The 2nd International Conference of Asia Thoracoscopic Surgery Education Program (ATEP) was held successfully in Seoul National University Bundang Hospital, Seoul, Korea from Dec. 4th to 5th, 2015. In the conference, Dr. Bernard Park, from the Memorial Sloan-Kettering Cancer Center, made an excellent speech on the Robotic-assisted minimally invasive thoracic surgery based on his last thirteen years of experience, earning a lot admiration from the audience. During this conference, the Editorial Office of Journal of Visualized Surgery (JOVS) had the great honor to have an interview with Dr. Park (Figure 1).
Dr. Bernard Park, Deputy Chief of Clinical Affairs of the Thoracic Surgery Service at Memorial Sloan Kettering Cancer Center, is one of the world’s leaders in robotic video-assisted thoracic surgery (VATS) lobectomy, a minimally invasive lung surgery which can decrease recovery time. He published one of the first large studies of robotic lobectomies using the DaVinci™ surgical robot and regularly uses VATS to perform a wide variety of thoracic surgeries, such as lobectomy, segmentecomy, thymectomy and metastasectomy. Dr. Park is board-certified in cardiothoracic surgery specializing in general thoracic surgery. He completed his residency and a fellowship at New York Presbyterian Hospital at Weill Cornell Medical Center before going on to additional fellowships at the Mayo Clinic and Memorial Sloan-Kettering Cancer Center.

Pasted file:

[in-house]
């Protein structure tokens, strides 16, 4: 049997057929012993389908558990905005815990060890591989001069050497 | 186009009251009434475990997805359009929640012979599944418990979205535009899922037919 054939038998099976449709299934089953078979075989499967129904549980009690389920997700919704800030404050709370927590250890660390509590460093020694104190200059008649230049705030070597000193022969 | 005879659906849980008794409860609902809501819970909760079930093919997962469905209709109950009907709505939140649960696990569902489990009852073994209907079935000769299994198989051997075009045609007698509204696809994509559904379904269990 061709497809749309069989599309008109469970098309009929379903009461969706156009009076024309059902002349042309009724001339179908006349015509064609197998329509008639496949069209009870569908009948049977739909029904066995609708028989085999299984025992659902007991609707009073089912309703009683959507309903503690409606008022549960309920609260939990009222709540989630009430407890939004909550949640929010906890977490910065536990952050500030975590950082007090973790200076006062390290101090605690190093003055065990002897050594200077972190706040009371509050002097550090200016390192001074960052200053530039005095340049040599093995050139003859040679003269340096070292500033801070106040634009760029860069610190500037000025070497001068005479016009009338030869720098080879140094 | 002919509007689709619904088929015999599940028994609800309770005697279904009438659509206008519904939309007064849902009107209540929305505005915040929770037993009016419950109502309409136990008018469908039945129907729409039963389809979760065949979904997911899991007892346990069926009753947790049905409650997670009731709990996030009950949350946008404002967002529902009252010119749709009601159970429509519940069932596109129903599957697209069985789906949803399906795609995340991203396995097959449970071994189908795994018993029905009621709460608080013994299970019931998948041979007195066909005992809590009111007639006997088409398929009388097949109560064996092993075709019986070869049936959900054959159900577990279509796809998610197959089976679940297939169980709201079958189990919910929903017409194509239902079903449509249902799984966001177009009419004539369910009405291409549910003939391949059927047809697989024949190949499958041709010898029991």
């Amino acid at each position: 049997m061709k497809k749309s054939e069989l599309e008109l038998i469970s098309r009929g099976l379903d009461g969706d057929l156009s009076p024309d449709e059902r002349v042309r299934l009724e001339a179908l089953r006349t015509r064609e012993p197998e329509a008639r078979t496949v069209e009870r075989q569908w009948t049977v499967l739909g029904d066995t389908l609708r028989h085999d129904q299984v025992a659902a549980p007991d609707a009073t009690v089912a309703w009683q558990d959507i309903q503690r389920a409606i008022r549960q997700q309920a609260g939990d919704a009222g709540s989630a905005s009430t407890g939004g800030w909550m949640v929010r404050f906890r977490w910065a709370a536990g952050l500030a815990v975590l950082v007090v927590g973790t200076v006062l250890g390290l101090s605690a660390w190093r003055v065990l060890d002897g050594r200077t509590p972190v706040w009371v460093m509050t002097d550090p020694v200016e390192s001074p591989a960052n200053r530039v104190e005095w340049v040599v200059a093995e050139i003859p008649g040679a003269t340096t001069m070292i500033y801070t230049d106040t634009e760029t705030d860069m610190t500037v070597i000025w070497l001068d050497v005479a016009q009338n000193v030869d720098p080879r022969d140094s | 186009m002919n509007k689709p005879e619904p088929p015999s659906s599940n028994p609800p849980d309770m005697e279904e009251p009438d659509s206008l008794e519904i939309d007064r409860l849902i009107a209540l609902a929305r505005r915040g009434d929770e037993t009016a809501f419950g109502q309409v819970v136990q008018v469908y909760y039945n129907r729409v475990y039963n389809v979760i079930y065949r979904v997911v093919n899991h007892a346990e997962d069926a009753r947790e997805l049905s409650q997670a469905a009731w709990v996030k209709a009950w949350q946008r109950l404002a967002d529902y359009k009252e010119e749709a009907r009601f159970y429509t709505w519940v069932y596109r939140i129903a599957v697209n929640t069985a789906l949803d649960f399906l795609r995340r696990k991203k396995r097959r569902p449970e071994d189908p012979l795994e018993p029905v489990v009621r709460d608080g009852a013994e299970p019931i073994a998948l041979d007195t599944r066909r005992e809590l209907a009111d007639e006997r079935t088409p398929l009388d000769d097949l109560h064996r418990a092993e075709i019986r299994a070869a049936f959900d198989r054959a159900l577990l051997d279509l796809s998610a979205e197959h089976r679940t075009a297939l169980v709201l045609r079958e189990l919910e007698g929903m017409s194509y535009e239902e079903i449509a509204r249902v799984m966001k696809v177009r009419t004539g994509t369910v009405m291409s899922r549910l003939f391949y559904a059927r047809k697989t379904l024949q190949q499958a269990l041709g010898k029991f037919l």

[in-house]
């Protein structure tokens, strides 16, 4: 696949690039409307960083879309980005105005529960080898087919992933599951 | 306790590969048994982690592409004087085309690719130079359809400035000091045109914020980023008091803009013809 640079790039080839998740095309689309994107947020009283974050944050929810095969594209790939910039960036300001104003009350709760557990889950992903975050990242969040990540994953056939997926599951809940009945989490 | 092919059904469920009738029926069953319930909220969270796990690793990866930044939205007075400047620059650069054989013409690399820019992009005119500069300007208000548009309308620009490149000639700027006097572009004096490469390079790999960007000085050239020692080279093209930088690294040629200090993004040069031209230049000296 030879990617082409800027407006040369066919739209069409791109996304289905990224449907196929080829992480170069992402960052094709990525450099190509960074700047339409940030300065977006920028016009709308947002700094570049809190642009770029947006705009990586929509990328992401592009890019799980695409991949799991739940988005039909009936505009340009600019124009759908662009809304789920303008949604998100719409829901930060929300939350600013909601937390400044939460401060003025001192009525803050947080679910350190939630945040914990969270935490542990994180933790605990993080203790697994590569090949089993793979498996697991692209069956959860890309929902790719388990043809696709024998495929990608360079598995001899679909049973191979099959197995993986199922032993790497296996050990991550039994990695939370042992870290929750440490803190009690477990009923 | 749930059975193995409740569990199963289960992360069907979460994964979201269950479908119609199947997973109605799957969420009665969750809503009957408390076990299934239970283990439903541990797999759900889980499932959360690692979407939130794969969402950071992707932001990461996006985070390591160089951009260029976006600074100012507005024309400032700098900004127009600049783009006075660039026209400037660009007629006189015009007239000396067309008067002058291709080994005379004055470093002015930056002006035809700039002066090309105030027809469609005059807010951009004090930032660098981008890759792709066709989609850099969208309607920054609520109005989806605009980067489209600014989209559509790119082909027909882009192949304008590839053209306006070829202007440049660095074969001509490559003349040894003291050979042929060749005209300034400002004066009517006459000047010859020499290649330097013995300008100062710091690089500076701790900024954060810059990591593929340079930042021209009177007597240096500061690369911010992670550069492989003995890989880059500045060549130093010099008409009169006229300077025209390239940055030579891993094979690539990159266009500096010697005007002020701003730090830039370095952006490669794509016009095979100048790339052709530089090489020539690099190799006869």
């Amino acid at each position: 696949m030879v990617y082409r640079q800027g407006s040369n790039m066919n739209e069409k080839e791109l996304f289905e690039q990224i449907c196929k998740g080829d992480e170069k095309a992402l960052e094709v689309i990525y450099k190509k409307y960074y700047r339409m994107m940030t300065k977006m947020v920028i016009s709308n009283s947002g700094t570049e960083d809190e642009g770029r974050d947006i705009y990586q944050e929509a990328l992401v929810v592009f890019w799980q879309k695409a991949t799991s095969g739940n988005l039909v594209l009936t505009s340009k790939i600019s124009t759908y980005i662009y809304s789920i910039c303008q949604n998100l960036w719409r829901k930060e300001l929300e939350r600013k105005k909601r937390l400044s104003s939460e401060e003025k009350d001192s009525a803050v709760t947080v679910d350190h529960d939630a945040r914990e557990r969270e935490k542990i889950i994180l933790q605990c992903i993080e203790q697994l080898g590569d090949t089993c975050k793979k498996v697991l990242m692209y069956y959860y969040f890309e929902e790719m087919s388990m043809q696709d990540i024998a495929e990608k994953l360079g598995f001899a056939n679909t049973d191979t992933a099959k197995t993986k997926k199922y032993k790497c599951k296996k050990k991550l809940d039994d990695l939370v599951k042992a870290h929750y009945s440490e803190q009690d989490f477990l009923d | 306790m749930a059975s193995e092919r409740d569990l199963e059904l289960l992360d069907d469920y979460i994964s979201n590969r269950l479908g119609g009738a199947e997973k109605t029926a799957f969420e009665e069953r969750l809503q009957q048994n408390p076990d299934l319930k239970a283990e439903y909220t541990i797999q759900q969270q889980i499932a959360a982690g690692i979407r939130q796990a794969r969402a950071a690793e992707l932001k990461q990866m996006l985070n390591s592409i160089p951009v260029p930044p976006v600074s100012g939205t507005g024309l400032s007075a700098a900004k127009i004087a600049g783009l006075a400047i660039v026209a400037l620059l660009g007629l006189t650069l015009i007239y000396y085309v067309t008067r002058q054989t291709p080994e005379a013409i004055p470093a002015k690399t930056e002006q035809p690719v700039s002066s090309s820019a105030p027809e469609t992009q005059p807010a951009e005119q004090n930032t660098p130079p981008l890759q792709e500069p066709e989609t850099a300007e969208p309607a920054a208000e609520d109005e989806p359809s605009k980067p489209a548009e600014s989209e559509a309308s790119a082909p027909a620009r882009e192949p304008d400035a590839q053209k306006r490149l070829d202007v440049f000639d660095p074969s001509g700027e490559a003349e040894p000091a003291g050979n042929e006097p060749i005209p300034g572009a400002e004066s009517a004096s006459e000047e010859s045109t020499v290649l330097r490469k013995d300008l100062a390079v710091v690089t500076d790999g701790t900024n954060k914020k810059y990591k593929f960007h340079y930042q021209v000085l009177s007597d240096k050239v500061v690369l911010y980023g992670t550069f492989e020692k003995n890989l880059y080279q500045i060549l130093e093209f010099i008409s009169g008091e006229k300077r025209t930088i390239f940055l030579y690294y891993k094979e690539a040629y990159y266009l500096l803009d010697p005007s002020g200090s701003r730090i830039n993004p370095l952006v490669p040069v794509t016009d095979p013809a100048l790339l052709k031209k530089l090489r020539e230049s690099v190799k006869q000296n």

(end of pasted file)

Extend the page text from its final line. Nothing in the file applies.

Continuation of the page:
In the interview, when talking about the standard of training in the robotic-assisted thoracic surgery, Dr. Park mentioned that future surgeons should know the disease process so that to decide the best choice of robotic-assisted surgery and as well to appropriately apply the technology into the procedure to improve patients’ condition. For the training, Dr. Park also emphasized the importance of having a comprehensive understanding of the advantage and disadvantage of the robotic-assisted surgery for the benefit of patients.
Besides, Dr. Park also shared with us his advice for surgeons to update themselves to keep pace with the thoracic world, for example, to read and see what other people are doing, attend conference, pay attention to what technology company are doing and creating.
At the end of the interview, when talking about the question written on a post board in this year’s American College of Surgeons (ACS)—what do you love about surgery, Dr. Park instantly told us his answer—he loves the technical aspect of surgery (Figure 2)!
Conflicts of Interest: The author has no conflicts of interest to declare.
- Gao S. Interview with Dr. Bernard Park. Asvide 2016;3:004. Available online: http://www.asvide.com/ articles/755
(Science Editor: Skylar Gao, JOVS, firstname.lastname@example.org)
Cite this article as: Gao S. Dr. Bernard Park: love the technical aspect. J Vis Surg 2016;2:3.